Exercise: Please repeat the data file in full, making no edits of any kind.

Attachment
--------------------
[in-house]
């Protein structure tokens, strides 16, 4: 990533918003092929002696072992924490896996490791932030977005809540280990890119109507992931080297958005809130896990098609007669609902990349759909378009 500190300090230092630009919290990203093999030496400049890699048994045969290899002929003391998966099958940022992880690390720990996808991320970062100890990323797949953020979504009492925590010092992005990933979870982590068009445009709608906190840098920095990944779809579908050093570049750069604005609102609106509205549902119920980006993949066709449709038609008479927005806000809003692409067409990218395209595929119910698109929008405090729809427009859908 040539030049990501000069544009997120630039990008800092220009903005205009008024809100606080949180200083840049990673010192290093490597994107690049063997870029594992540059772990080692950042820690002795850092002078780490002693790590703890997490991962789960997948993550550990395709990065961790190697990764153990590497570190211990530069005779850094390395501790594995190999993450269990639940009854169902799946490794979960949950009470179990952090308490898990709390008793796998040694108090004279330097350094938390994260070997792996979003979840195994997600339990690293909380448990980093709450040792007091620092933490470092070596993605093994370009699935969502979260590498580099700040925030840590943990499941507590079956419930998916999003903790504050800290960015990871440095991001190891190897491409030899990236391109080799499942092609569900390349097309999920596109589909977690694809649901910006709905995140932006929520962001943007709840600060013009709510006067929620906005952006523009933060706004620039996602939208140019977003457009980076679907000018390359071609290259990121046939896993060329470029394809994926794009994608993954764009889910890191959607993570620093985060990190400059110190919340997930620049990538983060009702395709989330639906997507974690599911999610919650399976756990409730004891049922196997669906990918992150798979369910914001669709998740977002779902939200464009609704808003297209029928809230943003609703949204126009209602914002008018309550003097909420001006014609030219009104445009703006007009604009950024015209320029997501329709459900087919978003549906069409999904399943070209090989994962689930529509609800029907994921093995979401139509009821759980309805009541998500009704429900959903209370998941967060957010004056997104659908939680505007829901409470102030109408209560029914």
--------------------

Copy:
[in-house]
């Protein structure tokens, strides 16, 4: 990533918003092929002696072992924490896996490791932030977005809540280990890119109507992931080297958005809130896990098609007669609902990349759909378009 500190300090230092630009919290990203093999030496400049890699048994045969290899002929003391998966099958940022992880690390720990996808991320970062100890990323797949953020979504009492925590010092992005990933979870982590068009445009709608906190840098920095990944779809579908050093570049750069604005609102609106509205549902119920980006993949066709449709038609008479927005806000809003692409067409990218395209595929119910698109929008405090729809427009859908 040539030049990501000069544009997120630039990008800092220009903005205009008024809100606080949180200083840049990673010192290093490597994107690049063997870029594992540059772990080692950042820690002795850092002078780490002693790590703890997490991962789960997948993550550990395709990065961790190697990764153990590497570190211990530069005779850094390395501790594995190999993450269990639940009854169902799946490794979960949950009470179990952090308490898990709390008793796998040694108090004279330097350094938390994260070997792996979003979840195994997600339990690293909380448990980093709450040792007091620092933490470092070596993605093994370009699935969502979260590498580099700040925030840590943990499941507590079956419930998916999003903790504050800290960015990871440095991001190891190897491409030899990236391109080799499942092609569900390349097309999920596109589909977690694809649901910006709905995140932006929520962001943007709840600060013009709510006067929620906005952006523009933060706004620039996602939208140019977003457009980076679907000018390359071609290259990121046939896993060329470029394809994926794009994608993954764009889910890191959607993570620093985060990190400059110190919340997930620049990538983060009702395709989330639906997507974690599911999610919650399976756990409730004891049922196997669906990918992150798979369910914001669709998740977002779902939200464009609704808003297209029928809230943003609703949204126009209602914002008018309550003097909420001006014609030219009104445009703006007009604009950024015209320029997501329709459900087919978003549906069409999904399943070209090989994962689930529509609800029907994921093995979401139509009821759980309805009541998500009704429900959903209370998941967060957010004056997104659908939680505007829901409470102030109408209560029914």